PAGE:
A new study finds that robust social safety nets such as state-level anti-poverty policies may help mitigate the effects of poverty on children’s brain development.
A new paper in Nature Communications by the Ballmer Institute’s incoming Executive Director Katie McLaughlin and a team at Harvard University looked at the association of family income with the volume of the hippocampus and symptoms of mental health problems in children ages 9 to 11. McLaughlin’s team relied on data gathered in the Adolescent Brain Cognitive Development Study, which follows more than 10,500 youth across 17 states.
The study found that children in low-income families had smaller hippocampal volume and higher levels of anxiety, depression and problem behaviors. Those developmental effects were highest in states with a high cost of living and less generous anti-poverty policies.
The hippocampus plays a major role in learning and memory. During development, the volume of the hippocampus is influenced by environmental experiences, such as chronic stress.
“A smaller hippocampus is a predictor of lower academic achievement,” McLaughlin said. “There is also fairly consistent evidence that kids with smaller hippocampal volume may be more vulnerable to developing mental health problems, especially during adolescence.”
The study points to state-level anti-poverty policies as a major method of mitigating those developmental differences among children. In states with a high cost of living along with more generous cash benefits for low-income families, the socioeconomic disparities in hippocampal volume and mental health problems were smaller, reducing the differences to the level seen in the lowest cost-of-living states, according to McLaughlin and the team’s paper.
“The magnitude of disparities in brain structure is reduced by about a third, while mental health disparities are cut almost in half,” McLaughlin said.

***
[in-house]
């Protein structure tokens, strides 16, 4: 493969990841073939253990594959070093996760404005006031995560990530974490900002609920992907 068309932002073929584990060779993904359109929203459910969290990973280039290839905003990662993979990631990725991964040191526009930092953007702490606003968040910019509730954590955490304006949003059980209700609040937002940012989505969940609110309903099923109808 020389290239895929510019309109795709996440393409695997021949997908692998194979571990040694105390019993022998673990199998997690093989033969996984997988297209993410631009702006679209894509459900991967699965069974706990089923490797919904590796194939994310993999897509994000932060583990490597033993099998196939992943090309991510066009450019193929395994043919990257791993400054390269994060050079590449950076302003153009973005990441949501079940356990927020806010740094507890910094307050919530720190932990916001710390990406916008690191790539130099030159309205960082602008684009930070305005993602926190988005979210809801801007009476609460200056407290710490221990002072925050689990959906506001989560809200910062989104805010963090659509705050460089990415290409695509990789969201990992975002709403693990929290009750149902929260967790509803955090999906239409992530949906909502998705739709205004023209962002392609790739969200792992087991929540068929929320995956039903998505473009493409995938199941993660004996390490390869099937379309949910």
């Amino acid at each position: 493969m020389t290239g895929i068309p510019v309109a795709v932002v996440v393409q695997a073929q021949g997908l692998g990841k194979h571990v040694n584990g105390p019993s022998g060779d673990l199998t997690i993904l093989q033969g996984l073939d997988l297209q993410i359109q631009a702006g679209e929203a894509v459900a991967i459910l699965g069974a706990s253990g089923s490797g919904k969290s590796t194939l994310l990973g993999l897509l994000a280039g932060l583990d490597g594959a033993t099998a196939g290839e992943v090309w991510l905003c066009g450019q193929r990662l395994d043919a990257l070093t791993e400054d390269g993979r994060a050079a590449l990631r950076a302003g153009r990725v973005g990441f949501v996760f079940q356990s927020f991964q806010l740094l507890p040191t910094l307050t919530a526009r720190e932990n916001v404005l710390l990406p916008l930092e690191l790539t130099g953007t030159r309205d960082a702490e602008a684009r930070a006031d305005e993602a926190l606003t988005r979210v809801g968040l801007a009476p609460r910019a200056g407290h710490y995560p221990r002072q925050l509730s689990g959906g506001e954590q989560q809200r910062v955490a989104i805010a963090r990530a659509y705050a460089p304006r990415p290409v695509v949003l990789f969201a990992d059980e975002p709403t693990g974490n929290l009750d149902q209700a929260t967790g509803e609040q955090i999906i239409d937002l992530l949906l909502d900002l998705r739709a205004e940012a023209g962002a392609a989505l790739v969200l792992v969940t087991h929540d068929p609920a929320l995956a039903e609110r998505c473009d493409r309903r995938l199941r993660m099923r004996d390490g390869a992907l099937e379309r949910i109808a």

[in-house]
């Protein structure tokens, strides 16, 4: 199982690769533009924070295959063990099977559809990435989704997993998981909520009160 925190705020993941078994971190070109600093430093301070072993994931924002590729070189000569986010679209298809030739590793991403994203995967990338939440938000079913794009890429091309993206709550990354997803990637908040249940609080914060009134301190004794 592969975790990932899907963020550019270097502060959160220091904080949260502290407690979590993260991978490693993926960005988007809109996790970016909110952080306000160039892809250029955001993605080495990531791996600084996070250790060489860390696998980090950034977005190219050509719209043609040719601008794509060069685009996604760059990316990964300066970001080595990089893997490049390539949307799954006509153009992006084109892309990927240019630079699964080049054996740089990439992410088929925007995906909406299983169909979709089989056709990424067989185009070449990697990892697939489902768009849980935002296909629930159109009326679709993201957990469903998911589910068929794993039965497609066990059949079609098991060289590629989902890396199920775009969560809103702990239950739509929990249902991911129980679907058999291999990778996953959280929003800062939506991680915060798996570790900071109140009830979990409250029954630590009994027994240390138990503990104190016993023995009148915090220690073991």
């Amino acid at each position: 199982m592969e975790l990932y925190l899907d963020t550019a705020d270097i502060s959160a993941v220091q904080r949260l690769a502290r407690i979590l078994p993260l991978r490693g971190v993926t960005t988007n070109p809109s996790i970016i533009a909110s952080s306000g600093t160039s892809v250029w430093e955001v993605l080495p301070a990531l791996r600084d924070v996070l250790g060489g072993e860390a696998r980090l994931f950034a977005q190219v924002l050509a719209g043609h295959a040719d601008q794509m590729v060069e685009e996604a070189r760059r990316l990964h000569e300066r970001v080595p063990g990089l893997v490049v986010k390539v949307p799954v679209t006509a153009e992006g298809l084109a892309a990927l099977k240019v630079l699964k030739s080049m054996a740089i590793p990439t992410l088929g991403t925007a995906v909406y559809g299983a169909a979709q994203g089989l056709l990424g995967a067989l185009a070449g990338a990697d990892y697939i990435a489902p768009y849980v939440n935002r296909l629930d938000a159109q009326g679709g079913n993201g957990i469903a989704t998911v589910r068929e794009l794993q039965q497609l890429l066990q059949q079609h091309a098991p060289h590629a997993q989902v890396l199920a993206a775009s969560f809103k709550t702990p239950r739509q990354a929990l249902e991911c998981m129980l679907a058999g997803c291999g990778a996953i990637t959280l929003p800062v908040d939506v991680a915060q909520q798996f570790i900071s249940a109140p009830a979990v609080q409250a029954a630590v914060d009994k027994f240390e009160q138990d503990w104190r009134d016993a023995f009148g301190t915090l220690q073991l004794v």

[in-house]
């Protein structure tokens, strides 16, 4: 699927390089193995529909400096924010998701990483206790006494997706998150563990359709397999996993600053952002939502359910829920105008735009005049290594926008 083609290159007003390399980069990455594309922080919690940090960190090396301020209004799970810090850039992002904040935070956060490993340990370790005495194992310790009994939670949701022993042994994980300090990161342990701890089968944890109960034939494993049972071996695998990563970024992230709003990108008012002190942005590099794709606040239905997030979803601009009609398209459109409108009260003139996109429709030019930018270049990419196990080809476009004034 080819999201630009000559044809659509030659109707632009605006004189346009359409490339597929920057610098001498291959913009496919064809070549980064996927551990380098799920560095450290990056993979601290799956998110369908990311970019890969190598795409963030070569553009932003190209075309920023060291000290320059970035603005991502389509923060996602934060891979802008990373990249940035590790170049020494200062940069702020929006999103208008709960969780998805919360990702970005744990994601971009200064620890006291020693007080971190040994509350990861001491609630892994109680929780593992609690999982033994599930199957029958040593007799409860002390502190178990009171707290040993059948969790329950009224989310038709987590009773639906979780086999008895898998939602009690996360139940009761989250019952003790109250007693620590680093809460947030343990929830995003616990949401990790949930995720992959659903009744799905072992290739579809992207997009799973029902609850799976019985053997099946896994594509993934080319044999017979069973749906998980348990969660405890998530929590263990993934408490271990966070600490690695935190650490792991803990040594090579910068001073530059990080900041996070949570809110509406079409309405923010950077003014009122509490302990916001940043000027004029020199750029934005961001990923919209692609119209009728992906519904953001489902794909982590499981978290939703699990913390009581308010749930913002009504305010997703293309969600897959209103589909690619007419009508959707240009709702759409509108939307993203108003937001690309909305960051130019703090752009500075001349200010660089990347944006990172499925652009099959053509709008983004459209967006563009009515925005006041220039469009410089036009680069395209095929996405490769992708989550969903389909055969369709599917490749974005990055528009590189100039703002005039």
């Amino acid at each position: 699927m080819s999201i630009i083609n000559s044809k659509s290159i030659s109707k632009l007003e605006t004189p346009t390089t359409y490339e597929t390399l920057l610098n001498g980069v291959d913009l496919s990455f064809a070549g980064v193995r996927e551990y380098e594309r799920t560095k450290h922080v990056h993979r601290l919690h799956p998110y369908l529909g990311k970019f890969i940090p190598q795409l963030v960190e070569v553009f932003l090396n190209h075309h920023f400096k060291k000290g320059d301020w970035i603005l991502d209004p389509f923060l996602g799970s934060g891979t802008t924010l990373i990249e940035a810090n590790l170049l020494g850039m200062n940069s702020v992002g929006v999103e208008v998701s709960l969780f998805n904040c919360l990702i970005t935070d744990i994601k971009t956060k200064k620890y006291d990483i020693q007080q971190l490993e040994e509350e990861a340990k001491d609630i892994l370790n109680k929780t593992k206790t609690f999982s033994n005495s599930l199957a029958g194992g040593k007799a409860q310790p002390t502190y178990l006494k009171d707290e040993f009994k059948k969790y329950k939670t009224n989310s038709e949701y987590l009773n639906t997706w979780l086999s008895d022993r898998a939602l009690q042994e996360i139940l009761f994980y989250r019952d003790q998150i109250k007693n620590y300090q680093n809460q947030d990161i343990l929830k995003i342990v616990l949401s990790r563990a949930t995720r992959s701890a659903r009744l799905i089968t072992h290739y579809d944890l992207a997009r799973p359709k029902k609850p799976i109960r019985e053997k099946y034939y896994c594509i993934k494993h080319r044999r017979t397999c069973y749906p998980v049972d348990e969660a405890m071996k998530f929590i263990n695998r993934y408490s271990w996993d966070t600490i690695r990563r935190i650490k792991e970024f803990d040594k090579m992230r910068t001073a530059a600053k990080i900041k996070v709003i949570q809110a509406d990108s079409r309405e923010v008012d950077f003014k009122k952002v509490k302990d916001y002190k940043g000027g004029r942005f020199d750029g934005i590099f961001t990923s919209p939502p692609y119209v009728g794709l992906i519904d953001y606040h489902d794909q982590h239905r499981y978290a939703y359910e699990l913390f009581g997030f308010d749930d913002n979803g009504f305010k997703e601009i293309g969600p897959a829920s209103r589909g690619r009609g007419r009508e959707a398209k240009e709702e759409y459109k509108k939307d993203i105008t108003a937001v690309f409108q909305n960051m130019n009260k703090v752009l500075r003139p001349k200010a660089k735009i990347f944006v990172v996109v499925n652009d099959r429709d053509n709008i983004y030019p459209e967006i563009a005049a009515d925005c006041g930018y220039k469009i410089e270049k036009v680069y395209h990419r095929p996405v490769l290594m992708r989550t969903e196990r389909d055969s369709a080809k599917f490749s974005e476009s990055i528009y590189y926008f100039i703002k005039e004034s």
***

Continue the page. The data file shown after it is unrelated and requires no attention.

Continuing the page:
Of all the states included in the study, Oregon had the lowest socioeconomic status-related differences in brain structure.
In Oregon, policies that assist low-income families may be contributing to the reduced effects of poverty on hippocampal volume in children. Oregon has a track record of offering low-cost, reliable access to health care for low-income families, which reduces the stress otherwise felt by families without access to essential health care for their children.
The Oregon Health Authority first began to coordinate physical and behavioral health care at a lower cost for individuals on the Oregon Health Plan in 2012, signaling the start of coordinated care organizations for the state. Oregon is the first state to provide continuous Medicaid/Child Health Insurance Program coverage from birth to a child’s 6th birthday through the 1115 waiver approved in 2022. That means uninterrupted and reliable coverage during the key developmental years of wellness visits for Oregon children.
“Oregon has implemented numerous policies to support children and families with low income by ensuring access to food and high-quality medical care and preschool,” McLaughlin said. “It’s the first state to provide continuous medical coverage for children from low-income families across the first six years of life. This robust social safety net for low-income families is one reason we may see smaller socioeconomic disparities in children’s brain development in Oregon relative to other states."
Oregon also offers the Pandemic-EBT program, which is a direct assistance program helping families purchase food if children within the family are eligible for federal school meal benefits through either SNAP certification, or if their school was a Community Eligible Provision school during the COVID-19 pandemic.
McLaughlin’s team hopes to continue its work by studying how changes in social safety net policies in the study states contribute to future changes in socioeconomic disparities in children’s brain structure and mental health.
—By Victoria Sanchez, The Ballmer Institute for Children's Behavioral Health
—Top photo: A preschool teacher helps children with schoolwork